June 3, 2012 by

The Kingdom of Deheubarth

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Deheubarth was a southern Welsh kingdom, arising from the former kingdoms of Dyfed and Seisyllwg in 920 AD, under the rule of Hywel Dda.   At various times, it fell under the auspices of Gwynedd, namely, during the rule of Gruffydd ap Llywelyn in 1055 AD.  The Norman conquest, as for the Saxons to the east, was not a happy event, however, and Deheubarth fell to them before 1100 AD.  These Normans conquered the southern regions of Wales more fully than they ever did the north, including Deheubarth (until 1282, at which point Edward I conquered all of Wales).

The Normans accepted a client rule in certain instances and granted Cantref Mawr to Gruffydd ap Rhys in 1116. In time, he passed its rule onto his son, Anarawd.  With the help of Owain Gwynedd, Anarawd and Gruffydd successfully revolted against their Norman masters in 1136.  Gruffydd was killed in battle in 1137 and Anarawd went on to rule Deheubarth until he was murdered by Owain Gwynedd’s brother, Cadwaladr, in 1143.

“”The Welsh lawbooks of the medieval period, the earliest of which is a text of the 13th century, accorded to Dinefwr a special status as the principal court of the kingdom of Deheubarth. Indeed, the lawbooks which emanate from the kingdom of Deheubarth accord Dinefwr parity with Aberffraw, the chief court of the kingdom of Gwynedd. The phraseology of the lawyers’ statements may give Dinefwr an aura of antiquity, but written sources do not suggest that the castle has any history earlier than the 12th century. The earliest reference to the castle at Dinefwr in historical sources belongs to the period of Rhys ap Gruffydd, the Lord Rhys. One of the greatest Welsh leaders of the 12th century, Rhys ap Gruffydd was able to withstand the power of the Anglo-Norman lords of the March, supported on occasion by the intervention of King Henry II (1154-89) of England, and recreate the kingdom. He was then able to take advantage of the king’s more conciliatory policy in the period after 1171 to maintain stable authority for many years. Deheubarth flourished over a period of relative peace and general harmony, with Welsh culture and religious life, as well as legal and administrative affairs, all benefiting from Rhys’s patronage and self-assured governance.”  http://www.castlewales.com/dinefwr.html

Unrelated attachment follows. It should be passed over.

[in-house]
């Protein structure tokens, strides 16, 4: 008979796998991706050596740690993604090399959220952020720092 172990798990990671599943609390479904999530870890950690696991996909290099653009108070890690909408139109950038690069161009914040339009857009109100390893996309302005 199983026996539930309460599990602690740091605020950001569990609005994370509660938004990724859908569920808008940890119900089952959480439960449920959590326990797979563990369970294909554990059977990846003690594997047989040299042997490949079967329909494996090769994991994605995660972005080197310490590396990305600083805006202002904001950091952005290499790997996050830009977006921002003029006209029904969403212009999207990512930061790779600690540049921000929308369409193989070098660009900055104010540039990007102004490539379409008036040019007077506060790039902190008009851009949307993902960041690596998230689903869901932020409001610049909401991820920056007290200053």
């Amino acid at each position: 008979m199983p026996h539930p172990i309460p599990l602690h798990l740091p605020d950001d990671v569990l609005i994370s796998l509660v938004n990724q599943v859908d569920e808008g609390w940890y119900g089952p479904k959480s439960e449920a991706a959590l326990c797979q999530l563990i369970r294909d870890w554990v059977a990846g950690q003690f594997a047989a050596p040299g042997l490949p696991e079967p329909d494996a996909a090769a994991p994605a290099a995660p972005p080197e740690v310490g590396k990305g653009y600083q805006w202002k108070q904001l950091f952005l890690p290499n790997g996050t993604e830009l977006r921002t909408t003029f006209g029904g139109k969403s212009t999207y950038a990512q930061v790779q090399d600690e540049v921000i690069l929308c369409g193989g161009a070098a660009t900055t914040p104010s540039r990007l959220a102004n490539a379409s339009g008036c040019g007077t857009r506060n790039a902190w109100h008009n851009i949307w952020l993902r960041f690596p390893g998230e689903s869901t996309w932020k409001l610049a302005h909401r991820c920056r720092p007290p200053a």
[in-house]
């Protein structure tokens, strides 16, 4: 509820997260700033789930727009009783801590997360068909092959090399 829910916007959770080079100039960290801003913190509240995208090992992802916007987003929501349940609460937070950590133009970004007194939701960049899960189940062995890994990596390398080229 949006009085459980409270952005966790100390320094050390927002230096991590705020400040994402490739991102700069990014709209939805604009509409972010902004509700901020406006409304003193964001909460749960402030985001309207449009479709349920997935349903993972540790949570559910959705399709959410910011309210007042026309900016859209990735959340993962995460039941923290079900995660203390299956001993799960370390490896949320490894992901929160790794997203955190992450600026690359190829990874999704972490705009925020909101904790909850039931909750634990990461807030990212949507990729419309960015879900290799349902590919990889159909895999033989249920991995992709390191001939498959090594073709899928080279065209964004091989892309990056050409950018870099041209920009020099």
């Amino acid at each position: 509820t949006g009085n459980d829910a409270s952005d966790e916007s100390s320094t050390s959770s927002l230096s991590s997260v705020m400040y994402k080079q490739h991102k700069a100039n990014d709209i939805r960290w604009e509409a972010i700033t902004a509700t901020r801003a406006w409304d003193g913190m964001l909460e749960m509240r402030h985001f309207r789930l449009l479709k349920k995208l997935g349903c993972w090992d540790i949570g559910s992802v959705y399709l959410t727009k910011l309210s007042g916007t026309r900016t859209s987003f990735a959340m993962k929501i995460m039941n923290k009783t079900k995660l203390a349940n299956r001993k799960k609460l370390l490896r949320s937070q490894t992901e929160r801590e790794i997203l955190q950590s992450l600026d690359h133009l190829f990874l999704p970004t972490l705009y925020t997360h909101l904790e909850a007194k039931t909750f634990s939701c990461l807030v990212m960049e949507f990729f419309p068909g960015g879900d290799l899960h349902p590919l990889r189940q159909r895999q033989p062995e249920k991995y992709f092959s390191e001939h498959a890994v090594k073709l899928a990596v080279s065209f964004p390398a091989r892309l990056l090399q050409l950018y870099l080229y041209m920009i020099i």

A younger brother, Rhys ap Gruffydd, ruled from 1155 to 1197 and submitted to King Henry in 1158 for the right to it.  He was known from then on as “Lord Rhys”.  After his death, “the princes of Deheubarth were effectively minor lords subject to Gwynedd and ruling small commotes and cantrefs in Ystrad Tywi and Ceredigion with no real authority. Rhys ap Maredudd was the last to make a stand in the South and was briefly proclaimed lord of Ystrad Tywi.”  http://www.castlewales.com/debarth.html

This stand by Rhys ap Maredudd came in 1287, after the death of Llywelyn ap Gruffydd.  Rhys had supported King Edward, despite overtures from Llywelyn.  “But the actions of the royal officials of the shire irked him, and moreover he had a feud with the Giffards of Iscennen ( Llandovery ). His grievances, however, as T. F. Tout puts it, were ‘those of a Marcher rather than those of a Welshman .’  http://yba.llgc.org.uk/en/s1-RHYS-APM-1291.html  He was eventually caught and executed in 1291.

The following list shows the rulers from the 10th century on:



Kings of Deheubarth
Hywel Dda the Good   909-950
Rhodri ap Hywel 950-953 (joint)
Edwin ap Hywel 950-954 (joint)
Owain ap Hywel 950-987
Maredudd ab Owain 987-999
Cynan ap Hywel 999-1005
Edwin ab Einion 1005-1018
Cadell ab Einion 005-1018
Llywelyn ap Seisyll 1018-1023
Rhydderch ab Iestyn 1023-1033
Hywel ab Edwin 1033-1044
Gruffydd ap Llywelyn 1044-1047
Gruffydd ab Rhydderch 1047-1055
Gruffydd ap Llywelyn (again) 1055-1063
Maredudd ab Owain 1063-1072
Rhys ab Owain 1072-1078
Rhys ap Tewdwr 1078-1093

Under English Rule 1093-1135

Princes of Deheubarth
Gruffydd ap Rhys 1135-1137
Anarawd ap Gruffydd 1137-1143
Cadell ap Gruffydd 1143-1153
Maredudd ap Gruffydd 1153-1155
Rhys The Lord Rhys ap Gruffydd 1155-1197
Gruffydd ap Rhys 1197-1201


2 Responses to The Kingdom of Deheubarth

  1. Martha John

    Nice article, but if you are going to make vids you really should learn a little better how to pronounce Welsh. “Deheubarth” is not pronounced “DE-hue-barth” but more like “de-HIGH-barth” for example.